Poetry is a beautiful and timeless art form that has the power to capture emotions, tell stories, and convey ideas in a way that no other medium can. It can be intimidating to write a poem, but with practice and the right techniques, anyone can write a good one.
In this article, I will explore some essential tips and techniques for writing a good poem, along with examples of poems that demonstrate these techniques in action.
- Choose Your Subject
The first and most crucial step in writing a good poem is choosing your subject. A poem’s subject is the central theme or idea that the writer wants to express. It can be anything, ranging from love and loss to nature and social issues. The subject should be something that you are passionate about or something that resonates with you on a personal level, so that you can convey your emotions and thoughts effectively.
Example: “Annabel Lee” by Edgar Allan Poe
It was many and many a year ago, In a kingdom by the sea, That a maiden there lived whom you may know By the name of Annabel Lee;
In this famous poem by Edgar Allan Poe, the subject is love and loss. The poem tells the story of a man’s love for a woman named Annabel Lee, who dies and is buried in a tomb by the sea. The speaker’s grief and longing for his lost love are palpable, making the poem a moving and powerful work of art.
- Use Sensory Language
Sensory language is another critical element of a good poem. It involves using words and phrases that appeal to the senses, such as sight, sound, touch, taste, and smell. Sensory language helps to create a vivid and immersive experience for the reader or listener, bringing the poem to life in their minds.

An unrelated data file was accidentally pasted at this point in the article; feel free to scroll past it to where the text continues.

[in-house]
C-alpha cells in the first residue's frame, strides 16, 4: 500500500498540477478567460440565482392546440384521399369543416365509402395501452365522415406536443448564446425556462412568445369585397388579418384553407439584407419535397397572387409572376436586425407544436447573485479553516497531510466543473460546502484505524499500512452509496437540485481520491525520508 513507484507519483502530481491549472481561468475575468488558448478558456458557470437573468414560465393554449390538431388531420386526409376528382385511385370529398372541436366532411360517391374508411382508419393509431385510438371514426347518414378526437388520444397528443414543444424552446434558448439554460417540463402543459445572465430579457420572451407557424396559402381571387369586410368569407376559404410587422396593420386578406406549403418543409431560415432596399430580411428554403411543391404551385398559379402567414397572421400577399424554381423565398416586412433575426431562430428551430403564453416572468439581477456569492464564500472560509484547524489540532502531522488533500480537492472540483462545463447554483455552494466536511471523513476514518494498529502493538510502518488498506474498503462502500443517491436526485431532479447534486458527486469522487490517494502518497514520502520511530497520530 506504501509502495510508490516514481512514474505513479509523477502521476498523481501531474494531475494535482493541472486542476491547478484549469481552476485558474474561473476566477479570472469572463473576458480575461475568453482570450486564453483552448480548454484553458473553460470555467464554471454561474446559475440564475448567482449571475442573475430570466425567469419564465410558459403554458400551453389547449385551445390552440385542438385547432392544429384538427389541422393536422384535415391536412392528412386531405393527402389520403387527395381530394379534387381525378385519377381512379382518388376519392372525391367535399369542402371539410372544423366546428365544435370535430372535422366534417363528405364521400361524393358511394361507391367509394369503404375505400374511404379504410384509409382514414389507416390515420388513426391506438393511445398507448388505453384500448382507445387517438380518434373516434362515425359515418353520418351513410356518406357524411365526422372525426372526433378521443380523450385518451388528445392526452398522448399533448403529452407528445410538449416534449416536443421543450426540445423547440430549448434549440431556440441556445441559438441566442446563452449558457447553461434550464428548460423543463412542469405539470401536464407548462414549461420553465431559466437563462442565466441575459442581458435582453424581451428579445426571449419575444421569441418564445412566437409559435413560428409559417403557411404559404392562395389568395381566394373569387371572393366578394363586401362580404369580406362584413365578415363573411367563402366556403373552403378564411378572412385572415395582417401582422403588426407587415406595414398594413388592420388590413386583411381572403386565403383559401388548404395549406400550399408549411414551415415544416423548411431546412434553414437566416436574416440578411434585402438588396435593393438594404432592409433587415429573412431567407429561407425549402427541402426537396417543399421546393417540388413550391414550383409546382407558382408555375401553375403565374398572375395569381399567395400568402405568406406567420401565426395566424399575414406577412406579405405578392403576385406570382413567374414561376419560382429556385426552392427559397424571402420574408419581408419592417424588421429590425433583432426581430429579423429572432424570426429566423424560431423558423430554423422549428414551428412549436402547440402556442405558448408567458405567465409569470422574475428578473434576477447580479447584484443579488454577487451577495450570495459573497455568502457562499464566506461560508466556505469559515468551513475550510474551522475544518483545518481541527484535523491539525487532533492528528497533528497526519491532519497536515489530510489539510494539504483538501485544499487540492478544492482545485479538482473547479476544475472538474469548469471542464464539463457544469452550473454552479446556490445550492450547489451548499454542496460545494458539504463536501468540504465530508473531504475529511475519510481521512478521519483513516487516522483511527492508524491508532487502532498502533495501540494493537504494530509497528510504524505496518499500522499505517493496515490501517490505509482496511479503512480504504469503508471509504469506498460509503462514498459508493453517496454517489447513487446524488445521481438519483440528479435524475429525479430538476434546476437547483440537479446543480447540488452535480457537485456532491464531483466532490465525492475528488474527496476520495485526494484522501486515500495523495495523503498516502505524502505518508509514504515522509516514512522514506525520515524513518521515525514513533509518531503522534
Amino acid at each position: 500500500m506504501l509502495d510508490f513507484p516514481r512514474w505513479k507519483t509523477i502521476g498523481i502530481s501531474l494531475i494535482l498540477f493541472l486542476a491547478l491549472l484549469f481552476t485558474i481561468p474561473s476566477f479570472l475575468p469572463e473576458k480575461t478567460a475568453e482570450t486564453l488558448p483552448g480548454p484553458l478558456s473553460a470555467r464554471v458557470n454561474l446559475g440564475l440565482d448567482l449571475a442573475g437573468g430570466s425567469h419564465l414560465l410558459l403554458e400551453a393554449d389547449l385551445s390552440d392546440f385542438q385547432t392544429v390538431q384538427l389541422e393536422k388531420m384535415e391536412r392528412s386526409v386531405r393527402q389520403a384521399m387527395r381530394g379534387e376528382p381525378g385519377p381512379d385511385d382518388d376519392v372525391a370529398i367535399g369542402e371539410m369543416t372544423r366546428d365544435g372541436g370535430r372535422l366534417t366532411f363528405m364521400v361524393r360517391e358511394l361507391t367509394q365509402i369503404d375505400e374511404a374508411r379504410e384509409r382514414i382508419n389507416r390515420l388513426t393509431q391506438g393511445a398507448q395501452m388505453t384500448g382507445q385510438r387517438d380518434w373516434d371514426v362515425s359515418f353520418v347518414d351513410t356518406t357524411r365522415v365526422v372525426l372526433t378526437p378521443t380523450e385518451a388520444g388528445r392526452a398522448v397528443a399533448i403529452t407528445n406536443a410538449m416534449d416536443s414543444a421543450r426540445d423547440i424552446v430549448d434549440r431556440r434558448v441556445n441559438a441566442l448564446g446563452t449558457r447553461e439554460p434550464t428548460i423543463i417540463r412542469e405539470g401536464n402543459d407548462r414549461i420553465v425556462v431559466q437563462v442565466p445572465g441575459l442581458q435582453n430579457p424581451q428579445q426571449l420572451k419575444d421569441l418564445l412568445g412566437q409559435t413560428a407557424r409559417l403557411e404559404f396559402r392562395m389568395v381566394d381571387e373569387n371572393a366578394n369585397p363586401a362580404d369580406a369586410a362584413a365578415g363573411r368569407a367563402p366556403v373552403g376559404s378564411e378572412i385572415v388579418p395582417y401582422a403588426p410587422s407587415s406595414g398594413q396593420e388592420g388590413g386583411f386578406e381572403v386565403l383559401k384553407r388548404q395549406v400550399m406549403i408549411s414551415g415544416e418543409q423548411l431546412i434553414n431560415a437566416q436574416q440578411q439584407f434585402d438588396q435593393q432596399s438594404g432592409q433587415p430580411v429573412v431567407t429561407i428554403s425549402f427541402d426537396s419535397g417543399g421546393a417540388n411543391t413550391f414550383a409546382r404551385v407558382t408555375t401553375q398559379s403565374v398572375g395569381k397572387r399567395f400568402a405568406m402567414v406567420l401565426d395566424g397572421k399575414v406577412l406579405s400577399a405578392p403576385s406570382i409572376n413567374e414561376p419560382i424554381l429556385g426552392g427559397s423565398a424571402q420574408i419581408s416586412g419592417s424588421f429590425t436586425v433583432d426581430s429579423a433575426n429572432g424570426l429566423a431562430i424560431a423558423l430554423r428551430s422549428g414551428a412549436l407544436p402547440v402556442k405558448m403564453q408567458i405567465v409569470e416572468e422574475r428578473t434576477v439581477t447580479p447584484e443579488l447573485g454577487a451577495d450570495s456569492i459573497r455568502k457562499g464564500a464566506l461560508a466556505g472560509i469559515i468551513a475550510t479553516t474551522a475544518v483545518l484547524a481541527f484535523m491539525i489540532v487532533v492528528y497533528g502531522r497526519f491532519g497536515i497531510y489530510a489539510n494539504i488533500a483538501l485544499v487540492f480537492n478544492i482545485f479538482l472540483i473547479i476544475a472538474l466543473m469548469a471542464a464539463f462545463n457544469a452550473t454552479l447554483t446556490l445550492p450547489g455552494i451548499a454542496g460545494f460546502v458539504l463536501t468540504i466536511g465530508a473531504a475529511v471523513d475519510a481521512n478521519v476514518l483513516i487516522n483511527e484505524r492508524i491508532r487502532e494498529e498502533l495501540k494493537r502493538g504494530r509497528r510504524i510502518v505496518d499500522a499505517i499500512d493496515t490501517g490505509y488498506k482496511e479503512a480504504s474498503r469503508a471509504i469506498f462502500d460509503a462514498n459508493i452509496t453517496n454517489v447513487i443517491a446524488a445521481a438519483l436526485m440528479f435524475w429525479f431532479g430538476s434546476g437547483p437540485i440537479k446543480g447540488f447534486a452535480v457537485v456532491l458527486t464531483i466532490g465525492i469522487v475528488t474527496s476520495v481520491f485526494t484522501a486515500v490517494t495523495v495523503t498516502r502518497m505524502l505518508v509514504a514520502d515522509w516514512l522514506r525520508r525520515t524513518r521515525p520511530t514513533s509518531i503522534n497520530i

Example: “The Waste Land” by T.S. Eliot
April is the cruellest month, breeding Lilacs out of the dead land, mixing Memory and desire, stirring Dull roots with spring rain.
In this opening stanza of “The Waste Land,” T.S. Eliot uses sensory language to set the scene and create a sense of mood and atmosphere. The image of lilacs breeding out of the dead land, mixed with memory and desire, is both vivid and unsettling, setting the tone for the rest of the poem.
- Choose the Right Form
There are many different forms of poetry, each with its own set of rules and conventions. Some common forms include sonnets, haikus, villanelles, and free verse. When choosing a form for your poem, it’s important to consider the subject matter and tone you want to convey, as well as your own personal style and preferences.
Example: “Ode to a Nightingale” by John Keats
My heart aches, and a drowsy numbness pains My sense, as though of hemlock I had drunk, Or emptied some dull opiate to the drains One minute past, and Lethe-wards had sunk:
In “Ode to a Nightingale,” John Keats uses the form of an ode, a lyric poem that celebrates a particular subject, to convey his love for the nightingale’s song. The form is highly structured, with a specific rhyme scheme and stanza pattern, which adds to the poem’s sense of grandeur and beauty.
- Use Metaphors and Symbolism
Metaphors and symbolism are powerful tools in poetry, allowing the writer to convey complex ideas and emotions in a way that is both memorable and impactful. Metaphors are comparisons between two things that are not literally related, while symbolism refers to the use of objects, images, or actions to represent abstract ideas or concepts.
Example: “The Road Not Taken” by Robert Frost.
Two roads diverged in a yellow wood,
And sorry I could not travel both
And be one traveler, long I stood
And looked down one as far as I could
To where it bent in the undergrowth;
This article has provided you tips and techniques for writing a good poem, including choosing a subject, using sensory language, choosing the right form, and using metaphors and symbolism. If you want to learn more about poetry writing, I recommend the following books: